American Universities and the Birth of Modern Mormonism, 1867-1940

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Thomas W. Simpson
  • Chapel Hill, NC: 
    The University of North Carolina Press
    , September
     246 pages.
     For other formats: Link to Publisher's Website.


While Simpson is far from the first scholar to tackle the education history of the Latter-day Saint faith, his excellent monograph may be the first to forge a narrative that ties education into the larger story of Mormonism’s rebirth into American culture. Numerous studies have sought to explain Mormonism’s transition from a theocratic, isolationist, polygamous sect to a politically neutral, patriotic American, monogamous church. This narrative usually follows mounting federal interventions in Utah Territory, the Mormon Church’s disavowal of plural marriage, and Utah’s road to statehood. Simpson ignores these milestones by turning his attention to the “subtle eroding influences” of an educated class of Latter-day Saints with ties to the East. It turns out that Mormonism was never as isolated or isolationist as many have believed. Since the mid-1860s, Mormons left Utah armed with institutional support to study at the nation’s leading universities. They returned with new ideas and sympathies that benefitted, shocked, and produced conflict with their co-religionists.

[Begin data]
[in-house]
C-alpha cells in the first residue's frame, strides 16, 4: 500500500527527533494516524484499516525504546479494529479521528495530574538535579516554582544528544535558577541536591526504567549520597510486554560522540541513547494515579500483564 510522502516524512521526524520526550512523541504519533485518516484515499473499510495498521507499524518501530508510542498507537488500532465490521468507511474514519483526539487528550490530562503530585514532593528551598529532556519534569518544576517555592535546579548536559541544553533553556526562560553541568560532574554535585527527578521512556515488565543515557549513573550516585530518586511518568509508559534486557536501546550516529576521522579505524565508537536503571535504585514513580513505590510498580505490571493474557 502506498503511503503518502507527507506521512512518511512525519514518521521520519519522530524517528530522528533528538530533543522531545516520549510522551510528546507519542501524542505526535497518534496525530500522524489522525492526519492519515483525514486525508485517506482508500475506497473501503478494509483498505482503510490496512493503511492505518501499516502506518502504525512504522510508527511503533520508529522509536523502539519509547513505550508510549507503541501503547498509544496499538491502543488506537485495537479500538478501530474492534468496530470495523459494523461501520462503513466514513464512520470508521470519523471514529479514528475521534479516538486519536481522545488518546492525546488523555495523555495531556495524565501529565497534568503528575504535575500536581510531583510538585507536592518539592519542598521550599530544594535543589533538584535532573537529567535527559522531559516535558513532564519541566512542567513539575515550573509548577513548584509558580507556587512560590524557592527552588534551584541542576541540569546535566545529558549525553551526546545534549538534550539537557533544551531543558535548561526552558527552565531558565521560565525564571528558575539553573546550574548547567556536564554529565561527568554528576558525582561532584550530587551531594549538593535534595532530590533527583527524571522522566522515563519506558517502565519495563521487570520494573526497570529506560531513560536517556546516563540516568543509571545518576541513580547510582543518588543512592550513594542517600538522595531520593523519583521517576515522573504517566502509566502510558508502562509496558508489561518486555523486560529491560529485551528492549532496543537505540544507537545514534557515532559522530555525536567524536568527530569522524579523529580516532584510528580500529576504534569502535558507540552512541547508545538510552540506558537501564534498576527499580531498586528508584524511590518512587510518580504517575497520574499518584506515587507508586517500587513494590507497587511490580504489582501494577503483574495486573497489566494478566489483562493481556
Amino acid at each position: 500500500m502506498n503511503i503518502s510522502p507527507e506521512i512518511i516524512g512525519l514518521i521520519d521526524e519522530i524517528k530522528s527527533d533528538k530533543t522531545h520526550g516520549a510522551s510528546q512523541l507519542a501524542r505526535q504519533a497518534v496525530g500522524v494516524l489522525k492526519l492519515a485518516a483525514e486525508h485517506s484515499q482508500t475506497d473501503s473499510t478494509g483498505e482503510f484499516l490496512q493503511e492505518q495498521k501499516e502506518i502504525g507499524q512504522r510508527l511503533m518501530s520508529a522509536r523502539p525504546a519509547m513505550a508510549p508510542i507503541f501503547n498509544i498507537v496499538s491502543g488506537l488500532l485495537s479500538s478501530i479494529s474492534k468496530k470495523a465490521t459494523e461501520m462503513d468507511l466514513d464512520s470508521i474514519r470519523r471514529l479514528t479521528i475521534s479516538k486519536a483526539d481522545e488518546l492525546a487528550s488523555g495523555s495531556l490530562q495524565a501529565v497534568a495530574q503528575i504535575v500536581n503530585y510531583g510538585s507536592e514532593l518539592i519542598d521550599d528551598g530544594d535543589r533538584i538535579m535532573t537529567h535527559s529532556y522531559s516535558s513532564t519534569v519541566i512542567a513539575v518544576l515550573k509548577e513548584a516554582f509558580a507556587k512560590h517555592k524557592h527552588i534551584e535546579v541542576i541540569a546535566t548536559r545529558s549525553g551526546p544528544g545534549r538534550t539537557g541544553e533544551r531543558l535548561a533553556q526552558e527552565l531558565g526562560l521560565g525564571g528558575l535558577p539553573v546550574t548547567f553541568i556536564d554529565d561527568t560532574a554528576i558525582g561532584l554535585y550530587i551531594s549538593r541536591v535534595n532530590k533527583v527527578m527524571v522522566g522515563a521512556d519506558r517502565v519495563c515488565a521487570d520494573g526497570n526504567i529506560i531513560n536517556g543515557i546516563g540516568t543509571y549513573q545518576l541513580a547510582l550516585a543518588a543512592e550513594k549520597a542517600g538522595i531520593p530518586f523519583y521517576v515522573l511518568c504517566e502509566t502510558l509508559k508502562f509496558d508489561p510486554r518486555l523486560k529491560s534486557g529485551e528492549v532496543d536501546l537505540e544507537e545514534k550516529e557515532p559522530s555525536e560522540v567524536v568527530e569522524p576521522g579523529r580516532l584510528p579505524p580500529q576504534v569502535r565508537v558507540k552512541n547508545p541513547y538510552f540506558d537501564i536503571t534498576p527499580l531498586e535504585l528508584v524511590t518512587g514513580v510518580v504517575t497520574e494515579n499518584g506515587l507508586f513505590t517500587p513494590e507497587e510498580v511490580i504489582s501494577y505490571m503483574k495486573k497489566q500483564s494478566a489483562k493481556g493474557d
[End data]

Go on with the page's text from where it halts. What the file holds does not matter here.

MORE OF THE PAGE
American Universities and the Birth of Modern Mormonism examines Mormonism’s growing pains in the late nineteenth and early twentieth centuries, as the hierarchy debated recent developments in the sciences and the humanities. We learn about progressive efforts to educate Mormon women as midwives and doctors, but we also become familiar with the leadership’s tendency to eschew the latest scientific discoveries as evident by evolution debates at Brigham Young University. Modern biblical studies rocked the church’s own theological education system. While much of this material has been probed in the past, Simpson has weaved these controversies into a coherent story. Most importantly, he has focused on how these controversies played out in Mormonism’s negotiation with modernity.  As interesting as the institutional grappling is, where Simpson’s work is its most original is when it focuses on Latter-day Saint students, following specific communities at Michigan, Harvard, or Chicago. Mirroring the hierarchy’s struggle over identity, students faced their own questions about adapting to “Gentile” society or retrenching into their sectarian identities.

American Universities and the Birth of Modern Mormonism is a slim volume, numbering only 125 pages of actual text. In addition, it includes five appendices, each a list of Latter-day Saint students in different eras or at different universities. In short, Simpson has written an important complement to other titles on the negotiation between nineteenth century Mormonism and the American state. Perhaps a volume on polygamy or politics during Mormonism’s period of transition would make a better selection for an undergraduate course, but Simpson’s insights should be incorporated into future discussions on what is often an oversimplified historical narrative.

About the Reviewer(s): 

Christopher James Blythe is Historian/Documentary Editor at the Joseph Smith Papers, Salt Lake City, Utah.

Date of Review: 
February 3, 2017
About the Author(s)/Editor(s)/Translator(s): 

Thomas W. Simpson, a specialist in modern U.S. religious history, is instructor in religion and philosophy at Phillips Exeter Academy.



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